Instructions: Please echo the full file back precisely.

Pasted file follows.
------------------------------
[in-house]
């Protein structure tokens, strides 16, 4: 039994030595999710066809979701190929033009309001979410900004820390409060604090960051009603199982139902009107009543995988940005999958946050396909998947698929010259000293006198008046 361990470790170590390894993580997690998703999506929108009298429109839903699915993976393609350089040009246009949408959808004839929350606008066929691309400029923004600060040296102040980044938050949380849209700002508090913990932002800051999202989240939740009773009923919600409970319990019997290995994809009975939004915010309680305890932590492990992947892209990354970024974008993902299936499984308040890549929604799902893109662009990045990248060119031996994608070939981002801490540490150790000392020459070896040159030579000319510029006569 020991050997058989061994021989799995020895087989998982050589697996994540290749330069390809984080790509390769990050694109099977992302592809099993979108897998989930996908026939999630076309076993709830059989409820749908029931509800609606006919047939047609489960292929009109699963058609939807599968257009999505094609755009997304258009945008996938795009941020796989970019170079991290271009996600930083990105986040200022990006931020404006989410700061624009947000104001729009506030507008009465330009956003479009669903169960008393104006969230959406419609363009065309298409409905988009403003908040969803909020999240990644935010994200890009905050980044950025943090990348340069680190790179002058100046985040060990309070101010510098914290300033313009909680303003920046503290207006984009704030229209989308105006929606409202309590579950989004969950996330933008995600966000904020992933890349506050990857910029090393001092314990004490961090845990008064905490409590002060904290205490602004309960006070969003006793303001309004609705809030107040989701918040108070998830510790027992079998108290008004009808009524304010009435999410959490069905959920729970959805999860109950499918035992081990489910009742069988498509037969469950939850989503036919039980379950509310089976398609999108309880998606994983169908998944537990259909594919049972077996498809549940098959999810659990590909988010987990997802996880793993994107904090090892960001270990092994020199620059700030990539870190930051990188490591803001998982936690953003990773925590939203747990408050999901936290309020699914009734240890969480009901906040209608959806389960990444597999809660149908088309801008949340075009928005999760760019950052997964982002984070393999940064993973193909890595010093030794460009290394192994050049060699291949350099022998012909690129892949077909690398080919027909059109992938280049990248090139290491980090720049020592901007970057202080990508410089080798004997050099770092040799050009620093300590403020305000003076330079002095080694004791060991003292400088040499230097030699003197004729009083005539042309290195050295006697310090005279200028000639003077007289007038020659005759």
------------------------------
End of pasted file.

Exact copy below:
[in-house]
């Protein structure tokens, strides 16, 4: 039994030595999710066809979701190929033009309001979410900004820390409060604090960051009603199982139902009107009543995988940005999958946050396909998947698929010259000293006198008046 361990470790170590390894993580997690998703999506929108009298429109839903699915993976393609350089040009246009949408959808004839929350606008066929691309400029923004600060040296102040980044938050949380849209700002508090913990932002800051999202989240939740009773009923919600409970319990019997290995994809009975939004915010309680305890932590492990992947892209990354970024974008993902299936499984308040890549929604799902893109662009990045990248060119031996994608070939981002801490540490150790000392020459070896040159030579000319510029006569 020991050997058989061994021989799995020895087989998982050589697996994540290749330069390809984080790509390769990050694109099977992302592809099993979108897998989930996908026939999630076309076993709830059989409820749908029931509800609606006919047939047609489960292929009109699963058609939807599968257009999505094609755009997304258009945008996938795009941020796989970019170079991290271009996600930083990105986040200022990006931020404006989410700061624009947000104001729009506030507008009465330009956003479009669903169960008393104006969230959406419609363009065309298409409905988009403003908040969803909020999240990644935010994200890009905050980044950025943090990348340069680190790179002058100046985040060990309070101010510098914290300033313009909680303003920046503290207006984009704030229209989308105006929606409202309590579950989004969950996330933008995600966000904020992933890349506050990857910029090393001092314990004490961090845990008064905490409590002060904290205490602004309960006070969003006793303001309004609705809030107040989701918040108070998830510790027992079998108290008004009808009524304010009435999410959490069905959920729970959805999860109950499918035992081990489910009742069988498509037969469950939850989503036919039980379950509310089976398609999108309880998606994983169908998944537990259909594919049972077996498809549940098959999810659990590909988010987990997802996880793993994107904090090892960001270990092994020199620059700030990539870190930051990188490591803001998982936690953003990773925590939203747990408050999901936290309020699914009734240890969480009901906040209608959806389960990444597999809660149908088309801008949340075009928005999760760019950052997964982002984070393999940064993973193909890595010093030794460009290394192994050049060699291949350099022998012909690129892949077909690398080919027909059109992938280049990248090139290491980090720049020592901007970057202080990508410089080798004997050099770092040799050009620093300590403020305000003076330079002095080694004791060991003292400088040499230097030699003197004729009083005539042309290195050295006697310090005279200028000639003077007289007038020659005759």